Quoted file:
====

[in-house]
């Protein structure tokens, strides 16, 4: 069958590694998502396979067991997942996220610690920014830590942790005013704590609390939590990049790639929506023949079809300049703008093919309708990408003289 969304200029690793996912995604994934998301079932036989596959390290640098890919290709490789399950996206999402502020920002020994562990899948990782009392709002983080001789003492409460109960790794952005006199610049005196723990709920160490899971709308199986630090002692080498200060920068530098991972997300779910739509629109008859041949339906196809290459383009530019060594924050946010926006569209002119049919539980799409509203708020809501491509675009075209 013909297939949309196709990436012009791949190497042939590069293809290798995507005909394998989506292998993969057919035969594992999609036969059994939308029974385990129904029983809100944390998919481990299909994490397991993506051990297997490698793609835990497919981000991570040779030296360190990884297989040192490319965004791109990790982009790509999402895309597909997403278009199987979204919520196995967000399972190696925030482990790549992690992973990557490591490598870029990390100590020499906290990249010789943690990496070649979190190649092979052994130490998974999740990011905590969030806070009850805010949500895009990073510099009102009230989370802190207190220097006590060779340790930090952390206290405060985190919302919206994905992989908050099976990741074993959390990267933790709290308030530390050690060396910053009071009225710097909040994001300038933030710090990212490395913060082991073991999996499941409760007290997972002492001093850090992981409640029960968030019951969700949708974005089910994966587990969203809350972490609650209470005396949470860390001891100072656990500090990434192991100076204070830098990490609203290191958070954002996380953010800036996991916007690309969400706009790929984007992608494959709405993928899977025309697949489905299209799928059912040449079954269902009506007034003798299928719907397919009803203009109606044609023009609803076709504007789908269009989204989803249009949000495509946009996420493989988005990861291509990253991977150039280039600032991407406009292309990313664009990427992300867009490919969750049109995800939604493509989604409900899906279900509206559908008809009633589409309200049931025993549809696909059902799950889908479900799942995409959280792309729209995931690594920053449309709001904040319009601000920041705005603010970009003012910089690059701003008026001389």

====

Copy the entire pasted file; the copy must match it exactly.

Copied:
[in-house]
């Protein structure tokens, strides 16, 4: 069958590694998502396979067991997942996220610690920014830590942790005013704590609390939590990049790639929506023949079809300049703008093919309708990408003289 969304200029690793996912995604994934998301079932036989596959390290640098890919290709490789399950996206999402502020920002020994562990899948990782009392709002983080001789003492409460109960790794952005006199610049005196723990709920160490899971709308199986630090002692080498200060920068530098991972997300779910739509629109008859041949339906196809290459383009530019060594924050946010926006569209002119049919539980799409509203708020809501491509675009075209 013909297939949309196709990436012009791949190497042939590069293809290798995507005909394998989506292998993969057919035969594992999609036969059994939308029974385990129904029983809100944390998919481990299909994490397991993506051990297997490698793609835990497919981000991570040779030296360190990884297989040192490319965004791109990790982009790509999402895309597909997403278009199987979204919520196995967000399972190696925030482990790549992690992973990557490591490598870029990390100590020499906290990249010789943690990496070649979190190649092979052994130490998974999740990011905590969030806070009850805010949500895009990073510099009102009230989370802190207190220097006590060779340790930090952390206290405060985190919302919206994905992989908050099976990741074993959390990267933790709290308030530390050690060396910053009071009225710097909040994001300038933030710090990212490395913060082991073991999996499941409760007290997972002492001093850090992981409640029960968030019951969700949708974005089910994966587990969203809350972490609650209470005396949470860390001891100072656990500090990434192991100076204070830098990490609203290191958070954002996380953010800036996991916007690309969400706009790929984007992608494959709405993928899977025309697949489905299209799928059912040449079954269902009506007034003798299928719907397919009803203009109606044609023009609803076709504007789908269009989204989803249009949000495509946009996420493989988005990861291509990253991977150039280039600032991407406009292309990313664009990427992300867009490919969750049109995800939604493509989604409900899906279900509206559908008809009633589409309200049931025993549809696909059902799950889908479900799942995409959280792309729209995931690594920053449309709001904040319009601000920041705005603010970009003012910089690059701003008026001389």